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Wednesday 18 September 2019

Will final credits roll at Ardmore?

'Hollywood of Europe' was once a magnet for O'Toole, Burton and Hepburn

Ardmore veteran: Peter O'Toole in the Lion in Winter with Katharine Hepburn
Ardmore veteran: Peter O'Toole in the Lion in Winter with Katharine Hepburn
Kim Bielenberg

Kim Bielenberg

For decades, the studio has brought a touch of glamour to Wicklow - and in its heyday, the county was dubbed the "Hollywood of Europe". It became a magnet for the stars.

Not for the first time, the future of Ardmore Studios, which is currently up for sale, is now in doubt.

Local Fianna Fáil TD Pat Casey this week warned that the Bray facility could cease to exist if it is sold, because there is a possibility that the site will be used for property development instead of film-making.

The studio remains a vital part of the Wicklow economy, according Mick Glynn, president of the Bray Chamber of Commerce.

"People from the movie industry spend a huge amount of money in the town, because they are mostly well paid," says Glynn. "They might be going to the local shops or restaurants.

"One of the huge spin-offs is in transport, with crews being carried to locations. There is also employment for set designers, electricians and carpenters.

"I would be very concerned if the studio closed, but I am confident that it will remain open when it is sold because it is profitable at the moment," adds Glynn.

The operation of the studio in Bray since 1958 has led to regular sightings of film stars in the area over the years, sometimes in bizarre circumstances.

The visit of Richard Burton to make the film The Spy who came in from the Cold in 1965 was marred by tragedy. On the way out to Ardmore, the chauffeur-driven Rolls-Royce carrying Burton's wife Elizabeth Taylor hit and killed a 78-year-old pedestrian, Alice Maud Bryan, at Loughlinstown.

On another occasion, Burton and Taylor were driving near Ardmore when they crashed their car into a local phone-box.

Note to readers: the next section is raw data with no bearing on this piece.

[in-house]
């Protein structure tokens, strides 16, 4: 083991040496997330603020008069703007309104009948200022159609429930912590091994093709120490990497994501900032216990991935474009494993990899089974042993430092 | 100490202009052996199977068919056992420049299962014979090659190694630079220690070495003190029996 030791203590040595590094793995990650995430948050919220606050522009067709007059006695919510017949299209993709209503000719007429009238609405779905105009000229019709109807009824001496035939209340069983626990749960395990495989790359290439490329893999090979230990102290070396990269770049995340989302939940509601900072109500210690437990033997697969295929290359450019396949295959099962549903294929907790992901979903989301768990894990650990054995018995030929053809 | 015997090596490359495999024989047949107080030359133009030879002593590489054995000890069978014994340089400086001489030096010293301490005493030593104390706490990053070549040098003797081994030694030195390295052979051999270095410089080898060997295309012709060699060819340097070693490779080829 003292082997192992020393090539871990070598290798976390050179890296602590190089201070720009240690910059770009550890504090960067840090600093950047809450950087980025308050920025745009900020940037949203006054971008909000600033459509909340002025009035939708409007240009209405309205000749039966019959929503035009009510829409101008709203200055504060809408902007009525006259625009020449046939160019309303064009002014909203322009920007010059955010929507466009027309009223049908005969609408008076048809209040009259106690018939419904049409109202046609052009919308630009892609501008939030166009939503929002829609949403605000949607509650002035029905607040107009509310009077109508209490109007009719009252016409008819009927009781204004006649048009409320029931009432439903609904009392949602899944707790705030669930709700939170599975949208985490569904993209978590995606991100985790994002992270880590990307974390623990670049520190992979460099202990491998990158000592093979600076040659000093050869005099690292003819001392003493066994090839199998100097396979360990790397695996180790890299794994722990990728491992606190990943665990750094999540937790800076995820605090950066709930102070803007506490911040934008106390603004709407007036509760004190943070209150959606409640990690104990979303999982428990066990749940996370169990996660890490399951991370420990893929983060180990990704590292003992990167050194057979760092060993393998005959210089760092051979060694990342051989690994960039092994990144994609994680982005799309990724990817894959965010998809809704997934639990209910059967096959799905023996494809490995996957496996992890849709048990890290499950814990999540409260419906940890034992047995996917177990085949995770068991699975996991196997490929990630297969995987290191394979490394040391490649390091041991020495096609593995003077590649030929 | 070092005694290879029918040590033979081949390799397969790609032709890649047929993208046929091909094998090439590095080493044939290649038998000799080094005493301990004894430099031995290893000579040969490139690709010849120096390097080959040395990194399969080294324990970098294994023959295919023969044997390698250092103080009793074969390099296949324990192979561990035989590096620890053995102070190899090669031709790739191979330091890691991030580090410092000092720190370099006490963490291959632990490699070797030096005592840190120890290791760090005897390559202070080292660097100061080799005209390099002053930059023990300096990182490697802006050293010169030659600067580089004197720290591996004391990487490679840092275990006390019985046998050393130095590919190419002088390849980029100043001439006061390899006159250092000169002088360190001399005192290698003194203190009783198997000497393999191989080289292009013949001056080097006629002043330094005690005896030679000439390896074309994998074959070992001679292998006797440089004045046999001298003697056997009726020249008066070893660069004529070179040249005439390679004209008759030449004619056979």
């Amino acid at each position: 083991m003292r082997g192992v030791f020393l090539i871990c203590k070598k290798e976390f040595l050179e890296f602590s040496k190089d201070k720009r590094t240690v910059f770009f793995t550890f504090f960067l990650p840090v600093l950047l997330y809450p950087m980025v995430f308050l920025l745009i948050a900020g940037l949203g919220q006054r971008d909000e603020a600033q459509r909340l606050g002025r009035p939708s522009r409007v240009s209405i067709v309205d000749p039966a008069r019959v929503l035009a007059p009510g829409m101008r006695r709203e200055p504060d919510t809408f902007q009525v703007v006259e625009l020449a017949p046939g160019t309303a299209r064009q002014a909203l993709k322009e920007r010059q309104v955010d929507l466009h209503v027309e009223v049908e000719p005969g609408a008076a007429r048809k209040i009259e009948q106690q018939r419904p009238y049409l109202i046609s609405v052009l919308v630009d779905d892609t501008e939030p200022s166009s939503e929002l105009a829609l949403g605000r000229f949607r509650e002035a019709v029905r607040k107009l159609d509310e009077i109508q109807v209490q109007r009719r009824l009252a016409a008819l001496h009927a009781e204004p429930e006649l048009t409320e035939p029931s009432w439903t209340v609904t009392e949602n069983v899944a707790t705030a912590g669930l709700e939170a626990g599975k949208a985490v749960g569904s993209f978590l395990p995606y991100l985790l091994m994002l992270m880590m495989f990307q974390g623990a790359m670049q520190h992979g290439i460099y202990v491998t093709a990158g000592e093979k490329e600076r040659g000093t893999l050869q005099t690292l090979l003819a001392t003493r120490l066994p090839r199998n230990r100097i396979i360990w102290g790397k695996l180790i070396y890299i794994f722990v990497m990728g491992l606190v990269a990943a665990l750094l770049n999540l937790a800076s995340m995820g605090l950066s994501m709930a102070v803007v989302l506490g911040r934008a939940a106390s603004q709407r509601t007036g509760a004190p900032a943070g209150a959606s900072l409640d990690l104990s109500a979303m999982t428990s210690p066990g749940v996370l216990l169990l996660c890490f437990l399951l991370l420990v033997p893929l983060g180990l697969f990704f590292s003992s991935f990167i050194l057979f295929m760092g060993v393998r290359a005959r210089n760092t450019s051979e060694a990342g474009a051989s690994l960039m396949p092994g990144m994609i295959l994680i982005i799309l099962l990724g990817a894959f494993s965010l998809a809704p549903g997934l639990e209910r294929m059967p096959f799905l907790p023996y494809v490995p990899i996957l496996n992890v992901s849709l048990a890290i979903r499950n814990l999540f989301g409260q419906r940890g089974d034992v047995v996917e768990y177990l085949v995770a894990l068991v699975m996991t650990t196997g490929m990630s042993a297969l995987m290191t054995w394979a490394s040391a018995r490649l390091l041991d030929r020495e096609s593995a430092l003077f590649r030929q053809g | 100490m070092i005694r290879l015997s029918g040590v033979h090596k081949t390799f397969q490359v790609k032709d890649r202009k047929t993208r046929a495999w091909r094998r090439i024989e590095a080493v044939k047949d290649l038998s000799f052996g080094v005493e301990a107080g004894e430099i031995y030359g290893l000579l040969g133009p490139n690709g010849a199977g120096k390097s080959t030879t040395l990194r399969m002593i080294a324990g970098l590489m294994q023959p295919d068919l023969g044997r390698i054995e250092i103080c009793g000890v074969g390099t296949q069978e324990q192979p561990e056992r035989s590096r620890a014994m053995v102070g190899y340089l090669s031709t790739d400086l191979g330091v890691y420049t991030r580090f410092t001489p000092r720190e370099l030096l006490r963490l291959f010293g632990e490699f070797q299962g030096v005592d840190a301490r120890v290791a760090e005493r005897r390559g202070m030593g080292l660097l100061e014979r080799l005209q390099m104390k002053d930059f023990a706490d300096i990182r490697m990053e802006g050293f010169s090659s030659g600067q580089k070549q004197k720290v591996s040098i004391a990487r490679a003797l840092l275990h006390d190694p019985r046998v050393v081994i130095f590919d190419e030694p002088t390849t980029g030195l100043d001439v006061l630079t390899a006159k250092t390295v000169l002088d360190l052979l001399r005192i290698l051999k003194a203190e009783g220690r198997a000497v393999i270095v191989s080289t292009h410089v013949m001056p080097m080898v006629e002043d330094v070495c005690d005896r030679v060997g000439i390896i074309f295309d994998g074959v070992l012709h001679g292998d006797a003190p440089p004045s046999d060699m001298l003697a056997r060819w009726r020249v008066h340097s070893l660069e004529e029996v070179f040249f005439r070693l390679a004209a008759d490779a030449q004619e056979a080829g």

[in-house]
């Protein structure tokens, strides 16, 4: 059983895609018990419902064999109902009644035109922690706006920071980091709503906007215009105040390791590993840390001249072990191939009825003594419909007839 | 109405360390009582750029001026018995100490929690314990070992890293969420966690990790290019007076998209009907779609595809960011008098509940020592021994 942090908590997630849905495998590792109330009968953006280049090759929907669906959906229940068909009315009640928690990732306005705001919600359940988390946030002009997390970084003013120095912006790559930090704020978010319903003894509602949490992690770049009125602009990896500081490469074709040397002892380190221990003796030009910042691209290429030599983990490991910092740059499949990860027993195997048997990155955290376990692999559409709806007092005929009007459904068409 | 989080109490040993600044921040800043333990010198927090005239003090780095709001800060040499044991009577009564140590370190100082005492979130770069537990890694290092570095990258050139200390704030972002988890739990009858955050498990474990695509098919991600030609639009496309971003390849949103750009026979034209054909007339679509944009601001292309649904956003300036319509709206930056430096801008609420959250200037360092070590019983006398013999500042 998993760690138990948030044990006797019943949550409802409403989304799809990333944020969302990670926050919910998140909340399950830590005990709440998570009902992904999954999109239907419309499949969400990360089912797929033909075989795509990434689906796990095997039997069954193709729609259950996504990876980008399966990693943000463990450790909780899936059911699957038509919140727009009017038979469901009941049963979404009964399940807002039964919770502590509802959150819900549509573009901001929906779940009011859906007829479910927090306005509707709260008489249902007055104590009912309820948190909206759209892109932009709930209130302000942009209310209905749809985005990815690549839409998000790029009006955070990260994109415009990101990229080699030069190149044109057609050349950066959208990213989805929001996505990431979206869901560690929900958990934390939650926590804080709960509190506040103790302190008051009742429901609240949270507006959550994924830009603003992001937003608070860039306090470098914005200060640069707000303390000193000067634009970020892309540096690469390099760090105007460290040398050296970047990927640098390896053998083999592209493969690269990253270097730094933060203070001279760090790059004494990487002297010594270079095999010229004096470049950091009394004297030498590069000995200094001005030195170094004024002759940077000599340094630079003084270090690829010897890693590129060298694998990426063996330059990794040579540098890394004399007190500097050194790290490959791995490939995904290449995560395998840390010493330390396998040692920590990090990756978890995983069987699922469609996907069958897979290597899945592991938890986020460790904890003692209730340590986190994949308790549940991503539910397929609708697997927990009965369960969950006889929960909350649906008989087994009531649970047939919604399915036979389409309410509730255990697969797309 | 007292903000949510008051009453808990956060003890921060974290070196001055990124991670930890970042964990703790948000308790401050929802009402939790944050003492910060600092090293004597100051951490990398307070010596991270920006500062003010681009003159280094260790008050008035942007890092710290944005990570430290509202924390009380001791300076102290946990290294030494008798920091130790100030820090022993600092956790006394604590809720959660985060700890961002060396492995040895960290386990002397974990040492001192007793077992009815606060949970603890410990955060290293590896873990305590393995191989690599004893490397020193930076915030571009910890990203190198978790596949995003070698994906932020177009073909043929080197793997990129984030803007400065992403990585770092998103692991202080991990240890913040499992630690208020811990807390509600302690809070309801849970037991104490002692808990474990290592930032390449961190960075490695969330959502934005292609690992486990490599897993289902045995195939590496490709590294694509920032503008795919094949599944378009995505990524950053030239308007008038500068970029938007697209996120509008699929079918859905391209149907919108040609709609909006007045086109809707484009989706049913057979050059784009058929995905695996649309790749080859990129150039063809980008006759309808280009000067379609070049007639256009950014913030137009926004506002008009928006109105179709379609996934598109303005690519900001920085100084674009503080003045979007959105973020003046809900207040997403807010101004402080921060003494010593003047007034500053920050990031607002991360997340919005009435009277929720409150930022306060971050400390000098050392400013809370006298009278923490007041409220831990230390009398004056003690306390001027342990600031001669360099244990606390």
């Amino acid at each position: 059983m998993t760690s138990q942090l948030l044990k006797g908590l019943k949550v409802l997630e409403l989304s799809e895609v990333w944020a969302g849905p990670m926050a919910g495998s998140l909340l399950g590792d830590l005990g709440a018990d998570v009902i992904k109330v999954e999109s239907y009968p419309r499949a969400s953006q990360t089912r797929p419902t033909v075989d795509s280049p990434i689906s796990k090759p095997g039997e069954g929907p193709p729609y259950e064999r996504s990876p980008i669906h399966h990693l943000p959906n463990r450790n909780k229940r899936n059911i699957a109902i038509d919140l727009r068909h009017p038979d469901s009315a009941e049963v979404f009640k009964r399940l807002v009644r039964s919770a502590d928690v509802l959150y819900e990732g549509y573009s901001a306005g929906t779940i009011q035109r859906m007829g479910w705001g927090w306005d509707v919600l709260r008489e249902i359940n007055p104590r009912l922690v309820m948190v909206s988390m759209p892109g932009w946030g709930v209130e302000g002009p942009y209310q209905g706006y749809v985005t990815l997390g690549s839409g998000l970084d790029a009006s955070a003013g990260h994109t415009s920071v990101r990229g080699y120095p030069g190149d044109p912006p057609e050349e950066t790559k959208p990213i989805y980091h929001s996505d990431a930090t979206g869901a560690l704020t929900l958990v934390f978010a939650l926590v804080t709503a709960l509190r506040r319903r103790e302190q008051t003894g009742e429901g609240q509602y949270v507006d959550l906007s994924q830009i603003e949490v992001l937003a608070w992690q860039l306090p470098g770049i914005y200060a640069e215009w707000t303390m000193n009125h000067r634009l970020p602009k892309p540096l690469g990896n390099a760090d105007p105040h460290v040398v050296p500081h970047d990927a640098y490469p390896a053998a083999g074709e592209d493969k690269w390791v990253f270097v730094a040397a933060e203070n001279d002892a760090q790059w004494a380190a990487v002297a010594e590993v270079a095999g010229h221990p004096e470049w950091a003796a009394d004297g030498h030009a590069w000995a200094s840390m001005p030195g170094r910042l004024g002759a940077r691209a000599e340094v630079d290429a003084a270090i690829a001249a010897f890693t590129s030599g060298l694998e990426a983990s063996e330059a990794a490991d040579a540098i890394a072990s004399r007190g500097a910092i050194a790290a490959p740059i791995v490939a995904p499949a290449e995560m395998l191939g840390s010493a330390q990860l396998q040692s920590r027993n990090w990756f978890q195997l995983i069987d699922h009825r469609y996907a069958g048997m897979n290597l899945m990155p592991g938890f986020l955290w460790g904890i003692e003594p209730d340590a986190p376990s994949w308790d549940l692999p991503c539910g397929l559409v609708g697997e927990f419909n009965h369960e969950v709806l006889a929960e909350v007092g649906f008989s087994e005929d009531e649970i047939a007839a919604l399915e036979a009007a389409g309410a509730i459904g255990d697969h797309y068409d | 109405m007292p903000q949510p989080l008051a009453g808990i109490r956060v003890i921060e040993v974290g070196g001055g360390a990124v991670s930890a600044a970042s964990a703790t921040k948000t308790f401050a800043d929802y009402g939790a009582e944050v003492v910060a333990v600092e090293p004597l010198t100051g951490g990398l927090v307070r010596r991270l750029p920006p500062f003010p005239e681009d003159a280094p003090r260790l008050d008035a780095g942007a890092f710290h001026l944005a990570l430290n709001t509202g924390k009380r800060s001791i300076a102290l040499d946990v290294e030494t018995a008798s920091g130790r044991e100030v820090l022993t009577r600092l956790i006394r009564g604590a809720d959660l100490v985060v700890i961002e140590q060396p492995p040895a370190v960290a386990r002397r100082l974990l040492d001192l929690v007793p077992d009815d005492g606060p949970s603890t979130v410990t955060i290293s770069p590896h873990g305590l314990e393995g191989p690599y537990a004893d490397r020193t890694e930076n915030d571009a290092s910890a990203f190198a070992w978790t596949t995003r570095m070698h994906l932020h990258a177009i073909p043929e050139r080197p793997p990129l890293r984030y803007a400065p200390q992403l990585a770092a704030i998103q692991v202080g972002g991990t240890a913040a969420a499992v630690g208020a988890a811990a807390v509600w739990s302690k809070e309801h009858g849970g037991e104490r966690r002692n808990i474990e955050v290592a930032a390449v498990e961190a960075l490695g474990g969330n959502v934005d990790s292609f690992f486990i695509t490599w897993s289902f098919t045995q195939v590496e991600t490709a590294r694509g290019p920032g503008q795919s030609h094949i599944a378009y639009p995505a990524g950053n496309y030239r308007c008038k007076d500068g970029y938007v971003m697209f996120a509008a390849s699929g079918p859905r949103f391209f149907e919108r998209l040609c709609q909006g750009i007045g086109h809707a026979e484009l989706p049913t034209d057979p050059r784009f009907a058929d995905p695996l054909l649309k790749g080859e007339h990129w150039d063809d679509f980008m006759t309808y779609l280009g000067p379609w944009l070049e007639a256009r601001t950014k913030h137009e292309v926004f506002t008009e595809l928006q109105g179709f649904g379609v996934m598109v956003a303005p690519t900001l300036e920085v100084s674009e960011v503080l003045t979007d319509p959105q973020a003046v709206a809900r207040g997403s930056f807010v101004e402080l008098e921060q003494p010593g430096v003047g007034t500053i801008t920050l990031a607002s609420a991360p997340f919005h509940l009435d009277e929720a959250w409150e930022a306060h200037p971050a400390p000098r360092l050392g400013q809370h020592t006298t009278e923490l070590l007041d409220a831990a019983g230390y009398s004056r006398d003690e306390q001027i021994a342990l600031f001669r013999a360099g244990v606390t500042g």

The drunk pair, then the most famous film stars in the world, knocked at a nearby house looking for help, and regaled the householders with tales of Hollywood.

Peter O'Toole was another regular visitor to Ardmore. In his later years, he cut a dash, proudly walking around dressed as the Pope when he was filming The Tudors.

Much earlier in his career, he shot the medieval drama The Lion in Winter at the studio alongside Katharine Hepburn, and the pair were said to have had an explosive relationship on set.

She was so concerned about his general state of health that she bought him a bicycle and ordered him to ride to the studio every day. On one occasion, she punched him after he turned up late, but reassured him: "Don't worry, pig. I only hit the people I love."

O'Toole became a regular at the Harbour Bar in Bray and donated the head of a moose - a prop from Woody Allen's movie What's New Pussycat? - to the owner. The actor presented the gift as a gesture of gratitude for making sure he was returned in one piece to his hotel each night, and it now takes pride of place in the bar.

In 1963, Francis Ford Coppola shot his first film - the schlock thriller Dementia 13 - at Ardmore for a budget of £30,000.

The film tells the story of a woman visiting the Irish castle of her late husband's family and being confronted by an axe-wielding maniac. One critic said at the time: "It makes Psycho look like a Sunday school picnic."

Among the others to have graced the studio were Robert Mitchum, Fred Astaire, Maureen O'Hara, John Wayne and the film director John Ford.

According to one account, as Ford strode down the seafront, he was tailed by groups of local children, who used to plead with him for a "job in the films".

Ardmore was started in the 1950s by Emmet Dalton, a veteran of the War of Independence. He had made a daring but unsuccessful bid to spring the IRA leader Seán Mac Eoin from Mountjoy Prison, and went to aid of Michael Collins as he lay dying at Béal na Bláth.

Dalton went into the film industry as a distributor and producer, and this led him to set up the studio with the backing of then Industry Minister Seán Lemass.

For much its history, Ardmore has been associated with the film mogul Morgan O'Sullivan, who helped to revive the ailing studio in the 1980s and later attracted blockbuster movies such as Mel Gibson's Braveheart.

In the Noughties, the studio attracted big budget dramas such as The Tudors and Camelot, and King Arthur was shot there in 2003, boasting a €100m budget and stars such as Keira Knightley and Orlando Bloom.

But the recession hit Ardmore hard - not helped by the success of the rival Ballyhenry Studios in nearby Ashford, which won a lucrative contract in 2012 for the big budget series The Vikings, which was produced by Morgan O'Sullivan for MGM.

Ardmore fought back and went on to win the hit TV series Penny Dreadful. Productions currently on site include The Professor and the Madman, and Into the Badlands, and the studio, which is jointly owned by ex-U2 producer Paul McGuinness, accountant Ossie Kilkenny and the State, is making again.

Many in the film industry will be hoping that its renewed profitability will enable it to continue as a film studio, and keep Bray on the movie map.

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